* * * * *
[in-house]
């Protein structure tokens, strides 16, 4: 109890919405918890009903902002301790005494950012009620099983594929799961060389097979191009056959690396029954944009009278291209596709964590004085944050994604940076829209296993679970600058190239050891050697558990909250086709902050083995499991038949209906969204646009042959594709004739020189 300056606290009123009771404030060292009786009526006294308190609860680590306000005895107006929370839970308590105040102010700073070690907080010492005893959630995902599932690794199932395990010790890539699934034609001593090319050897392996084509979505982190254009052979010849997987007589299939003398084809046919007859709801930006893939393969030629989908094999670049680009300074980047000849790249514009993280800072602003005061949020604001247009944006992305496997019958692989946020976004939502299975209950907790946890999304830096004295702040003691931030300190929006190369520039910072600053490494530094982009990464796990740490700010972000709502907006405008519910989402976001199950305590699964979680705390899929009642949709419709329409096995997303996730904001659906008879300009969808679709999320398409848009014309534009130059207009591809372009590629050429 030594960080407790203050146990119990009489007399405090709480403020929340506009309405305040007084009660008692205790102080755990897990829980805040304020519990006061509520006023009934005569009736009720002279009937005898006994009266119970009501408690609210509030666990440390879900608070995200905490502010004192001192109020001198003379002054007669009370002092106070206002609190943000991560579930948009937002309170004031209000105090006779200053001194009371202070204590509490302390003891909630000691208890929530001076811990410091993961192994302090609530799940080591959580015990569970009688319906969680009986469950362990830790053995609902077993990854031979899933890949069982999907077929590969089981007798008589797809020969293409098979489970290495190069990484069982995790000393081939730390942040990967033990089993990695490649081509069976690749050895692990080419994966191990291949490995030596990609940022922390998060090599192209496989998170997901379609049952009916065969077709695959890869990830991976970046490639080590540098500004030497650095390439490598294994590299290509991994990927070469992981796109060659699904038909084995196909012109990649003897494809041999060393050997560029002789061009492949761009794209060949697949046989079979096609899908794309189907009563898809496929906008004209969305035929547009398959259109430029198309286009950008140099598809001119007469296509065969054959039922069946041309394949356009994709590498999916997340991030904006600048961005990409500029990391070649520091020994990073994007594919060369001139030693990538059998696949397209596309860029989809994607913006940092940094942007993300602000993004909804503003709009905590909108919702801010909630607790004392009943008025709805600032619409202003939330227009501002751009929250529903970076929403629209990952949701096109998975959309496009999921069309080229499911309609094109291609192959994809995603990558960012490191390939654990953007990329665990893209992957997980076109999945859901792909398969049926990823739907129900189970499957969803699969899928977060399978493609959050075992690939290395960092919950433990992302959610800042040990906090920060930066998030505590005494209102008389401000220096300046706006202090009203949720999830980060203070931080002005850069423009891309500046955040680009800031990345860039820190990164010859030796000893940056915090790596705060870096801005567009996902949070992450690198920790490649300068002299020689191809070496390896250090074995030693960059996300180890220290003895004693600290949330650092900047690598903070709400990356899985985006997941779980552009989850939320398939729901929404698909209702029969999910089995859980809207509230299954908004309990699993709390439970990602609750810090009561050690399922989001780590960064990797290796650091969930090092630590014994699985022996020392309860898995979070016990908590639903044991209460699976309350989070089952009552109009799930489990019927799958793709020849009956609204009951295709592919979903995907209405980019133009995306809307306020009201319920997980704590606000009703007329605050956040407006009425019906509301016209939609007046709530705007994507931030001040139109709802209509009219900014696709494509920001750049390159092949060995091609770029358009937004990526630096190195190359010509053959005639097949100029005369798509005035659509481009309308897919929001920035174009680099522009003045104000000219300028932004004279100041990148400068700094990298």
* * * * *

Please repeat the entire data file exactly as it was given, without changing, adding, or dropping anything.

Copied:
[in-house]
């Protein structure tokens, strides 16, 4: 109890919405918890009903902002301790005494950012009620099983594929799961060389097979191009056959690396029954944009009278291209596709964590004085944050994604940076829209296993679970600058190239050891050697558990909250086709902050083995499991038949209906969204646009042959594709004739020189 300056606290009123009771404030060292009786009526006294308190609860680590306000005895107006929370839970308590105040102010700073070690907080010492005893959630995902599932690794199932395990010790890539699934034609001593090319050897392996084509979505982190254009052979010849997987007589299939003398084809046919007859709801930006893939393969030629989908094999670049680009300074980047000849790249514009993280800072602003005061949020604001247009944006992305496997019958692989946020976004939502299975209950907790946890999304830096004295702040003691931030300190929006190369520039910072600053490494530094982009990464796990740490700010972000709502907006405008519910989402976001199950305590699964979680705390899929009642949709419709329409096995997303996730904001659906008879300009969808679709999320398409848009014309534009130059207009591809372009590629050429 030594960080407790203050146990119990009489007399405090709480403020929340506009309405305040007084009660008692205790102080755990897990829980805040304020519990006061509520006023009934005569009736009720002279009937005898006994009266119970009501408690609210509030666990440390879900608070995200905490502010004192001192109020001198003379002054007669009370002092106070206002609190943000991560579930948009937002309170004031209000105090006779200053001194009371202070204590509490302390003891909630000691208890929530001076811990410091993961192994302090609530799940080591959580015990569970009688319906969680009986469950362990830790053995609902077993990854031979899933890949069982999907077929590969089981007798008589797809020969293409098979489970290495190069990484069982995790000393081939730390942040990967033990089993990695490649081509069976690749050895692990080419994966191990291949490995030596990609940022922390998060090599192209496989998170997901379609049952009916065969077709695959890869990830991976970046490639080590540098500004030497650095390439490598294994590299290509991994990927070469992981796109060659699904038909084995196909012109990649003897494809041999060393050997560029002789061009492949761009794209060949697949046989079979096609899908794309189907009563898809496929906008004209969305035929547009398959259109430029198309286009950008140099598809001119007469296509065969054959039922069946041309394949356009994709590498999916997340991030904006600048961005990409500029990391070649520091020994990073994007594919060369001139030693990538059998696949397209596309860029989809994607913006940092940094942007993300602000993004909804503003709009905590909108919702801010909630607790004392009943008025709805600032619409202003939330227009501002751009929250529903970076929403629209990952949701096109998975959309496009999921069309080229499911309609094109291609192959994809995603990558960012490191390939654990953007990329665990893209992957997980076109999945859901792909398969049926990823739907129900189970499957969803699969899928977060399978493609959050075992690939290395960092919950433990992302959610800042040990906090920060930066998030505590005494209102008389401000220096300046706006202090009203949720999830980060203070931080002005850069423009891309500046955040680009800031990345860039820190990164010859030796000893940056915090790596705060870096801005567009996902949070992450690198920790490649300068002299020689191809070496390896250090074995030693960059996300180890220290003895004693600290949330650092900047690598903070709400990356899985985006997941779980552009989850939320398939729901929404698909209702029969999910089995859980809207509230299954908004309990699993709390439970990602609750810090009561050690399922989001780590960064990797290796650091969930090092630590014994699985022996020392309860898995979070016990908590639903044991209460699976309350989070089952009552109009799930489990019927799958793709020849009956609204009951295709592919979903995907209405980019133009995306809307306020009201319920997980704590606000009703007329605050956040407006009425019906509301016209939609007046709530705007994507931030001040139109709802209509009219900014696709494509920001750049390159092949060995091609770029358009937004990526630096190195190359010509053959005639097949100029005369798509005035659509481009309308897919929001920035174009680099522009003045104000000219300028932004004279100041990148400068700094990298």